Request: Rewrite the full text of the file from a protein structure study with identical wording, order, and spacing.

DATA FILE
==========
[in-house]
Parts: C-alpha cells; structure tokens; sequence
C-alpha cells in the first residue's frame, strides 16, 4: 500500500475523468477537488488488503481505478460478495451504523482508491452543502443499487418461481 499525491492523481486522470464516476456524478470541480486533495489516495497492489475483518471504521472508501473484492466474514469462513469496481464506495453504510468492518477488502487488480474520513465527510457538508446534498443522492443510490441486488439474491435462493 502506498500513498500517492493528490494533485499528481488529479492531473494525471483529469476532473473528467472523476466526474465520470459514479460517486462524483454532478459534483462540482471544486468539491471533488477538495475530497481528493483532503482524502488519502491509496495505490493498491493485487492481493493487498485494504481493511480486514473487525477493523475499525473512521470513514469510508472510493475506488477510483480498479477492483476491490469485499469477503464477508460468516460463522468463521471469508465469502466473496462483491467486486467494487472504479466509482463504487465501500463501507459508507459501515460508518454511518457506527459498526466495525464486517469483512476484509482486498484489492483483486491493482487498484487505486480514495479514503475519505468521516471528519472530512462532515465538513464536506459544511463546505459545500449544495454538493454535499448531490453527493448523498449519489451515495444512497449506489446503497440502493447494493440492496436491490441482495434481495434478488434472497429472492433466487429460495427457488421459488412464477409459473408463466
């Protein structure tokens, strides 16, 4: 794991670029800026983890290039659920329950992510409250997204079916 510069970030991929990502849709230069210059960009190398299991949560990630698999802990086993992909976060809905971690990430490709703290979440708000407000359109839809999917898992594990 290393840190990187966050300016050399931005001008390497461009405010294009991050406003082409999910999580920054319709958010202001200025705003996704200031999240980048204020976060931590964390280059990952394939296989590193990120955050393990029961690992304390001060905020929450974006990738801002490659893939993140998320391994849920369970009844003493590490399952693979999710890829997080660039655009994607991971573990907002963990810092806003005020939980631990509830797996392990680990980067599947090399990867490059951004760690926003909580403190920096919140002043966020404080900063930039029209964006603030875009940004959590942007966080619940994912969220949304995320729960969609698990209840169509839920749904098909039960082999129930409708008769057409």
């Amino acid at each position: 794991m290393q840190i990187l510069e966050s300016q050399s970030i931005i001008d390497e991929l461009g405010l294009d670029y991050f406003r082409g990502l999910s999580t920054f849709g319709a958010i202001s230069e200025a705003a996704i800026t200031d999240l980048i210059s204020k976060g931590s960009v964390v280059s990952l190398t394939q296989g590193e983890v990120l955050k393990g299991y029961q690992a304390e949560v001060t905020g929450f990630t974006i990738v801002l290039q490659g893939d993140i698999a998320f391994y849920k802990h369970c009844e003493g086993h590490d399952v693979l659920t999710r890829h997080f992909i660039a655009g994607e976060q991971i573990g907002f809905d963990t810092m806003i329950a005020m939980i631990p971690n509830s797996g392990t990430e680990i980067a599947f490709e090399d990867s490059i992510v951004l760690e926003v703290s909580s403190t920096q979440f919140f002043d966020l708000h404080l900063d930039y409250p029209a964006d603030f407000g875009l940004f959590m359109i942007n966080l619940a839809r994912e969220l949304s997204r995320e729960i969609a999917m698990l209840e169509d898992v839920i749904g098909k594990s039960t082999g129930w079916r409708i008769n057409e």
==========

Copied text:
[in-house]
Parts: C-alpha cells; structure tokens; sequence
C-alpha cells in the first residue's frame, strides 16, 4: 500500500475523468477537488488488503481505478460478495451504523482508491452543502443499487418461481 499525491492523481486522470464516476456524478470541480486533495489516495497492489475483518471504521472508501473484492466474514469462513469496481464506495453504510468492518477488502487488480474520513465527510457538508446534498443522492443510490441486488439474491435462493 502506498500513498500517492493528490494533485499528481488529479492531473494525471483529469476532473473528467472523476466526474465520470459514479460517486462524483454532478459534483462540482471544486468539491471533488477538495475530497481528493483532503482524502488519502491509496495505490493498491493485487492481493493487498485494504481493511480486514473487525477493523475499525473512521470513514469510508472510493475506488477510483480498479477492483476491490469485499469477503464477508460468516460463522468463521471469508465469502466473496462483491467486486467494487472504479466509482463504487465501500463501507459508507459501515460508518454511518457506527459498526466495525464486517469483512476484509482486498484489492483483486491493482487498484487505486480514495479514503475519505468521516471528519472530512462532515465538513464536506459544511463546505459545500449544495454538493454535499448531490453527493448523498449519489451515495444512497449506489446503497440502493447494493440492496436491490441482495434481495434478488434472497429472492433466487429460495427457488421459488412464477409459473408463466
């Protein structure tokens, strides 16, 4: 794991670029800026983890290039659920329950992510409250997204079916 510069970030991929990502849709230069210059960009190398299991949560990630698999802990086993992909976060809905971690990430490709703290979440708000407000359109839809999917898992594990 290393840190990187966050300016050399931005001008390497461009405010294009991050406003082409999910999580920054319709958010202001200025705003996704200031999240980048204020976060931590964390280059990952394939296989590193990120955050393990029961690992304390001060905020929450974006990738801002490659893939993140998320391994849920369970009844003493590490399952693979999710890829997080660039655009994607991971573990907002963990810092806003005020939980631990509830797996392990680990980067599947090399990867490059951004760690926003909580403190920096919140002043966020404080900063930039029209964006603030875009940004959590942007966080619940994912969220949304995320729960969609698990209840169509839920749904098909039960082999129930409708008769057409």
């Amino acid at each position: 794991m290393q840190i990187l510069e966050s300016q050399s970030i931005i001008d390497e991929l461009g405010l294009d670029y991050f406003r082409g990502l999910s999580t920054f849709g319709a958010i202001s230069e200025a705003a996704i800026t200031d999240l980048i210059s204020k976060g931590s960009v964390v280059s990952l190398t394939q296989g590193e983890v990120l955050k393990g299991y029961q690992a304390e949560v001060t905020g929450f990630t974006i990738v801002l290039q490659g893939d993140i698999a998320f391994y849920k802990h369970c009844e003493g086993h590490d399952v693979l659920t999710r890829h997080f992909i660039a655009g994607e976060q991971i573990g907002f809905d963990t810092m806003i329950a005020m939980i631990p971690n509830s797996g392990t990430e680990i980067a599947f490709e090399d990867s490059i992510v951004l760690e926003v703290s909580s403190t920096q979440f919140f002043d966020l708000h404080l900063d930039y409250p029209a964006d603030f407000g875009l940004f959590m359109i942007n966080l619940a839809r994912e969220l949304s997204r995320e729960i969609a999917m698990l209840e169509d898992v839920i749904g098909k594990s039960t082999g129930w079916r409708i008769n057409e």